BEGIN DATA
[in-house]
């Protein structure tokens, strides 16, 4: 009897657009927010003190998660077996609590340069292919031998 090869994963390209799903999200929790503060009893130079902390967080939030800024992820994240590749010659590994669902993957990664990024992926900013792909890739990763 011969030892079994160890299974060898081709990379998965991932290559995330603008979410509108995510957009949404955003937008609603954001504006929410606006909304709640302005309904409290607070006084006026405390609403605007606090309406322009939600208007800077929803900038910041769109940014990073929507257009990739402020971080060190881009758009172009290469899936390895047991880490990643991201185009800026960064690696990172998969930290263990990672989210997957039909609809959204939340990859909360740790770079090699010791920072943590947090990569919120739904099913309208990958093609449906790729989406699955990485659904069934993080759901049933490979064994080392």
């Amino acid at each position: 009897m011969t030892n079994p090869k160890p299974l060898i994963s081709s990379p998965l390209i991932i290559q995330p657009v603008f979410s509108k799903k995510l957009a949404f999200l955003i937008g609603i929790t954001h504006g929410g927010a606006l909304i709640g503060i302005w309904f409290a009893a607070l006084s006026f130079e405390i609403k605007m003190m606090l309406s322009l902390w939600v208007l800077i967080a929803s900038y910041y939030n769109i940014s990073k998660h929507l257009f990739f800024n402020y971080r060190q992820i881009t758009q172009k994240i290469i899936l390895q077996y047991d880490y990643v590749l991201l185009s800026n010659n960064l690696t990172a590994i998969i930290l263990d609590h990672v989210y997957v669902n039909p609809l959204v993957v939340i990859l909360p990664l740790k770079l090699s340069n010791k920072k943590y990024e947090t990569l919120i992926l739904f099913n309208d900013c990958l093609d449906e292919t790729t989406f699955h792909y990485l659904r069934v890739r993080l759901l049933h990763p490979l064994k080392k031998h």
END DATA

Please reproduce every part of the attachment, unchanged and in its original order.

[in-house]
């Protein structure tokens, strides 16, 4: 009897657009927010003190998660077996609590340069292919031998 090869994963390209799903999200929790503060009893130079902390967080939030800024992820994240590749010659590994669902993957990664990024992926900013792909890739990763 011969030892079994160890299974060898081709990379998965991932290559995330603008979410509108995510957009949404955003937008609603954001504006929410606006909304709640302005309904409290607070006084006026405390609403605007606090309406322009939600208007800077929803900038910041769109940014990073929507257009990739402020971080060190881009758009172009290469899936390895047991880490990643991201185009800026960064690696990172998969930290263990990672989210997957039909609809959204939340990859909360740790770079090699010791920072943590947090990569919120739904099913309208990958093609449906790729989406699955990485659904069934993080759901049933490979064994080392």
């Amino acid at each position: 009897m011969t030892n079994p090869k160890p299974l060898i994963s081709s990379p998965l390209i991932i290559q995330p657009v603008f979410s509108k799903k995510l957009a949404f999200l955003i937008g609603i929790t954001h504006g929410g927010a606006l909304i709640g503060i302005w309904f409290a009893a607070l006084s006026f130079e405390i609403k605007m003190m606090l309406s322009l902390w939600v208007l800077i967080a929803s900038y910041y939030n769109i940014s990073k998660h929507l257009f990739f800024n402020y971080r060190q992820i881009t758009q172009k994240i290469i899936l390895q077996y047991d880490y990643v590749l991201l185009s800026n010659n960064l690696t990172a590994i998969i930290l263990d609590h990672v989210y997957v669902n039909p609809l959204v993957v939340i990859l909360p990664l740790k770079l090699s340069n010791k920072k943590y990024e947090t990569l919120i992926l739904f099913n309208d900013c990958l093609d449906e292919t790729t989406f699955h792909y990485l659904r069934v890739r993080l759901l049933h990763p490979l064994k080392k031998h």